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NASA's Indecent Proposal

How invasive should a government background check be?

That's the question before the U.S. Supreme Court in the upcoming case of NASA v. Nelson.

First, the back story: In 2007, NASA apparently decided to use NACI (National Agency Check with Inquiries) guidelines for background checks on low-level contractors working at the California Institute for Technology and the Jet Propulsion Lab. "Low level" means these workers didn't work on classified projects.

What did NASA start checking contractors' backgrounds for, exactly? According to an Electronic Frontier Foundation Supreme Court filing, NASA's "suitability matrix" for hiring decisions included checking employee backgrounds for homosexuality, sodomy, carnal knowledge, incest, bestiality, indecent exposure or proposals, illegitimate children, cohabitation, adultery, mental or emotional "issues," minor traffic violations, displaying obscene material, acting drunk and making obscene telephone calls (better known to non-lawyers as "drunk dialing" or in the case of Mel Gibson, just being Mel Gibson). Apparently, contractors must also list three references who will be called and asked to supply additional information about the employee.

But wait a minute -- homosexuality? Illegitimate children? Living together? One wonders if the folks who set the rules have been watching too many old episodes of Mad Men because it isn't 1961 anymore. Times have changed. Hell, Mad Men lothario Don Draper is already having a harder time working his magic on the ladies and it's only 1965 on the show.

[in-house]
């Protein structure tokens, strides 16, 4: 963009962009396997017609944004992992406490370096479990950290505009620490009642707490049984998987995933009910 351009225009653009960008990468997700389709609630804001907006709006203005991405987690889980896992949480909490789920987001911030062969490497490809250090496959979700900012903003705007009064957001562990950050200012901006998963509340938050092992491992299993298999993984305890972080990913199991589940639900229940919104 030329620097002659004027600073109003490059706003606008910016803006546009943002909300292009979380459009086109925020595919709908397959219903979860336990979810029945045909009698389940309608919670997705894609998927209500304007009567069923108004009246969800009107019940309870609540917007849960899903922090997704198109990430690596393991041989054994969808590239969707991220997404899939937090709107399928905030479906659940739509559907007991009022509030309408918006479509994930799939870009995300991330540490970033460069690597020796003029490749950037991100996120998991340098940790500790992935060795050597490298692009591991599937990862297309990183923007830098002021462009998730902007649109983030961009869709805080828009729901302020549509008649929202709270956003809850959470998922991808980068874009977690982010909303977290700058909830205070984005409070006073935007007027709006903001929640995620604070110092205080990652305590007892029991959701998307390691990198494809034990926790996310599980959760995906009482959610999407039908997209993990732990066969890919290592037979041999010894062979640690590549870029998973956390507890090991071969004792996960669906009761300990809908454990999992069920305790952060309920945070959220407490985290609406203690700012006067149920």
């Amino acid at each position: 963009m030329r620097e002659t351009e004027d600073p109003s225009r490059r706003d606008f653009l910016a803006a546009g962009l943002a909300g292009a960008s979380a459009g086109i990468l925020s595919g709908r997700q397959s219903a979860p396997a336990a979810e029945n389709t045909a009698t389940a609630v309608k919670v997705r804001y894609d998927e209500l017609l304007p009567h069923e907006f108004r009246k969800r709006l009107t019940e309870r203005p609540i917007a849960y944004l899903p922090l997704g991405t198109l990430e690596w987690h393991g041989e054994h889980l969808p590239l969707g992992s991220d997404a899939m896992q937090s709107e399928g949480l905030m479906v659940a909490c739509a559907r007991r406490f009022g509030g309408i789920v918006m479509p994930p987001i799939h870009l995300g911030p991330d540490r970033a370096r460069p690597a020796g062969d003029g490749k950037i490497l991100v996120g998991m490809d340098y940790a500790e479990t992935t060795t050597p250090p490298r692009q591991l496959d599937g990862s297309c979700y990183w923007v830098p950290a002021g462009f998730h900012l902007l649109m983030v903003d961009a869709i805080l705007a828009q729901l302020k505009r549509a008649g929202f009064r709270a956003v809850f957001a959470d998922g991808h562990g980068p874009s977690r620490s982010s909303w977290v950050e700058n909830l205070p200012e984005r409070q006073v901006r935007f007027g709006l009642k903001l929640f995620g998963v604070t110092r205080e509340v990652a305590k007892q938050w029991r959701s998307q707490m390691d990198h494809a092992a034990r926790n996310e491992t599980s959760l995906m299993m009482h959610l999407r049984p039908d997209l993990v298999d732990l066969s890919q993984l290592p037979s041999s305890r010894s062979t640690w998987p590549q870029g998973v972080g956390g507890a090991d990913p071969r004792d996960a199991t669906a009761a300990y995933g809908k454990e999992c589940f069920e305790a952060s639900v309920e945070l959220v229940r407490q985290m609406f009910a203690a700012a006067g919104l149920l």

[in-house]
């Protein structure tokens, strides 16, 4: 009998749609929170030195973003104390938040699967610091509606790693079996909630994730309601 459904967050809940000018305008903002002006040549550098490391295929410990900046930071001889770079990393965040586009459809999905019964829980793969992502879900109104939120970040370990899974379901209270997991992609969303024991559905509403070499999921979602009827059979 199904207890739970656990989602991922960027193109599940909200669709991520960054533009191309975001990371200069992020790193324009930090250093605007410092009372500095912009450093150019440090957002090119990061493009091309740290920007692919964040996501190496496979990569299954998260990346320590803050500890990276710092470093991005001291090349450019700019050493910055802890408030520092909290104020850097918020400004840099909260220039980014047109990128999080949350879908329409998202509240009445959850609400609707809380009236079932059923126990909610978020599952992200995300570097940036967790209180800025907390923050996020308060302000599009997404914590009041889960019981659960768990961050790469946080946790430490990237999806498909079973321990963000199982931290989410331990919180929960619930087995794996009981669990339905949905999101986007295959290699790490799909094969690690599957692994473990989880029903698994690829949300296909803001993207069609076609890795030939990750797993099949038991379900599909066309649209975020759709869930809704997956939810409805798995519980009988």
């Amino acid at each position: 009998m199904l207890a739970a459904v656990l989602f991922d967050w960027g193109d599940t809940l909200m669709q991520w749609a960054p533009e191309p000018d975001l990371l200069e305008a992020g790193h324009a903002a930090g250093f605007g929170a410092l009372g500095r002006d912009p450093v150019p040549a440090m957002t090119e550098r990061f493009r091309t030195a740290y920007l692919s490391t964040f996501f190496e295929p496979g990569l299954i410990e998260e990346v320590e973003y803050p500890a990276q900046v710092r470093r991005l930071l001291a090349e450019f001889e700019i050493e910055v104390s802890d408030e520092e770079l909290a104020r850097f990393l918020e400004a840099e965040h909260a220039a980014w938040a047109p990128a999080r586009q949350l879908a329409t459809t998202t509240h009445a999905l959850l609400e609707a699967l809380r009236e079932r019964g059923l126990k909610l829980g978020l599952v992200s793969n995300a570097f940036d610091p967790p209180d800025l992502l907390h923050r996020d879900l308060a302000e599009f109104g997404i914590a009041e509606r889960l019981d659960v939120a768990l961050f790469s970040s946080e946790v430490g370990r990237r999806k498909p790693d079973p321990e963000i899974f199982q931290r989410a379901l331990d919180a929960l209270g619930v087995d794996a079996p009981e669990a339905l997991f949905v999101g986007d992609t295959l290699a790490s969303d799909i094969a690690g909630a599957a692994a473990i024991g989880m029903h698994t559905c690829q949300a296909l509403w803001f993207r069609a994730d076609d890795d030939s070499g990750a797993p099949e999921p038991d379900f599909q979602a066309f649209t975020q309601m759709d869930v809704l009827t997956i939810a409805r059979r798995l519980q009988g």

And how does NASA define "indecent proposal"? Well, I hope it doesn't involve the Demi Moore-Robert Redford movie of the same name because that flick totally blew even though it was made during a recession and the "what would you do for a million dollars?" theme was controversial for 1993. I'd rather know what they would do for a Klondike Bar. Hey, it's a recession and ice cream is expensive.



I enjoyed the movie's theme song by Sade, though, so let's split it down the middle on the likeablity scale. But moving on.

Perhaps not surprisingly, JPL employees felt NASA was invading their privacy and a lawsuit was filed. An appeals court ruled in favor of the employees and now their case has landed on the steps of the U.S. Supreme Court, where the justices are being asked to hold the line on invasive background checks and to figure out what the government should and shouldn't know about some of its employees.

Check out EFF's take on the issue here.

The U.S. Supreme Court has agreed to hear the case in October. Could the ruling have an impact on non-government background checks? Stay tuned.

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